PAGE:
Page 7 - Wishie Rose: From 50 Years at Sea
ISSUE : Issue 29
Published by Ronald Caplan on 1981/8/1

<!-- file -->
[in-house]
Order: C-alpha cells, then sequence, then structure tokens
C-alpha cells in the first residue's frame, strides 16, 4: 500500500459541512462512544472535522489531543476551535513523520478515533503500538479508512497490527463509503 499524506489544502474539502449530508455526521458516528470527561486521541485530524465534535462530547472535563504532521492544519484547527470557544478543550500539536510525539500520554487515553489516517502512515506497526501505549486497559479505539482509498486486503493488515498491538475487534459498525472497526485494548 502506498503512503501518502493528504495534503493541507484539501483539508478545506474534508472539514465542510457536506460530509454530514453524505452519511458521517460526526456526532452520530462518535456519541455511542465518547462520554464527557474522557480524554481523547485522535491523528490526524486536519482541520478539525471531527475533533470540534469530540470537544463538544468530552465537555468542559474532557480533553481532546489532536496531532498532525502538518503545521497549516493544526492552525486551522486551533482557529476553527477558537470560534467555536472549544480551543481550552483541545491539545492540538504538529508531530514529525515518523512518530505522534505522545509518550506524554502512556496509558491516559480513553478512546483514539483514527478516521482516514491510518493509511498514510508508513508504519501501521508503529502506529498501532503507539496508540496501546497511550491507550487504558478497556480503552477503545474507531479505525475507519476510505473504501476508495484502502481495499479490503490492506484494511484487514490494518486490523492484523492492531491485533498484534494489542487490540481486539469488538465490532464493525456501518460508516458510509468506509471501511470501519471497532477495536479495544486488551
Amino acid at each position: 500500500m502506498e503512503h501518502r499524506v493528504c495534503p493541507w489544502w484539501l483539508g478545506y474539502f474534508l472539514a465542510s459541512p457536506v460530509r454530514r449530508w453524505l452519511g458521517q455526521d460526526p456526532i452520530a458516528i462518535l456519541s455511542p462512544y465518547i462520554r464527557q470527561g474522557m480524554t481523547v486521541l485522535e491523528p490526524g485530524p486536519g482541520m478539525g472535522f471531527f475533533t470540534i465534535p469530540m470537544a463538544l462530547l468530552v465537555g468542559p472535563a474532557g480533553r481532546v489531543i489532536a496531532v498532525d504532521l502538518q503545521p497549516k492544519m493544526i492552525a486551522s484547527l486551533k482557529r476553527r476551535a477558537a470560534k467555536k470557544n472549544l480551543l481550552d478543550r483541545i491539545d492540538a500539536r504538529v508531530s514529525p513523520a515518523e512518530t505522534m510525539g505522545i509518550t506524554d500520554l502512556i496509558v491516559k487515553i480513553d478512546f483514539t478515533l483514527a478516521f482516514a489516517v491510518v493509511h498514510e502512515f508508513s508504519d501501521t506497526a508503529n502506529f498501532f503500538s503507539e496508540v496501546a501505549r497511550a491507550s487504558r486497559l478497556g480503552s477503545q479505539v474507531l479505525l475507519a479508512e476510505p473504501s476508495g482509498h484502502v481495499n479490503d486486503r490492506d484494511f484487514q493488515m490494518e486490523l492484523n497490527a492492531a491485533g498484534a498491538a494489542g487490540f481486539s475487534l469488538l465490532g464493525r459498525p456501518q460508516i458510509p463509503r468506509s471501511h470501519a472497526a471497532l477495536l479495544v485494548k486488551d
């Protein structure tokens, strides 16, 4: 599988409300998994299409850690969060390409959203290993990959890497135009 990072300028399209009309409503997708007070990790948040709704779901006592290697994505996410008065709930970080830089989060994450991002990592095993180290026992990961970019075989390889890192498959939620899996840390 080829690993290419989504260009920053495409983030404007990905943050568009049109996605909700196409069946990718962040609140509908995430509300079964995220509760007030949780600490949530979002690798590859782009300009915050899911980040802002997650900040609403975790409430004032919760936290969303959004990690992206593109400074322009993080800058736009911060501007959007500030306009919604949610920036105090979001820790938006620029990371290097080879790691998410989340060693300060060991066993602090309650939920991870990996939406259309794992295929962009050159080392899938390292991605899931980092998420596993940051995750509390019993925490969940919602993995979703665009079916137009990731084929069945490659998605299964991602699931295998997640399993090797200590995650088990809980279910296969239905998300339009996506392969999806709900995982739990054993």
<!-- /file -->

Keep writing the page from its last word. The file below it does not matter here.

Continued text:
'Clockwise: "Dorothy M. Smart" jogging under four lowers with jumbo to windward; baiting-up trawls; dory over to make a set, painter held by man at fore-rigging; single-dory trawling. But the last years, you dropped them right out of the sling, right out of the dory grips, the tackle joists. I'd throw my dory overboard and let out 100 fathom or 60 fathom or 70 fathom of buoy line. Well then, the very minute my buoy line would be almost out, they'd drop my dory onto the water. Then the other fellow on the other side of the schooner, he'd throw out his buoy, and he'd run 60 or 70 fathom, and they'd drop him. When the grips opened, she was away. You put your anchor over? board and your gear was tied fast to it and you'd flick it out, flick it out--un? til you'd get the whole works out. You set with a stick; it was something to toss the gear out of the tub. (You don't reach in the tub and pull the line out?) Oh my god, no. A little stick about a foot long, made for this purpose, sharp on the end--"gear stick"--and you just keep flicking. The man that was paddling would watch to see how you were doing, (So the flying set got your line out pret? ty fast,) Oh, yes. Sometimes they'd only use the foresail to take them along. You see, the schooner'd go across the wind, broadside to the wind. Well, you'll set right before the wind when you start set? ting. So they'll slack the mainsheet right out--the mainsail's not taking wind at all. Probably just the foresail or the jumbo. They'd lower the jib down. Sometimes they'd not be going fast enough and some? times they're going too damn fast. Depends on how much wind there is. I've been in the dory when you couldn't see for spray water between the two sets cc dories, tow? ing on the stem of those vsjsels going (7)
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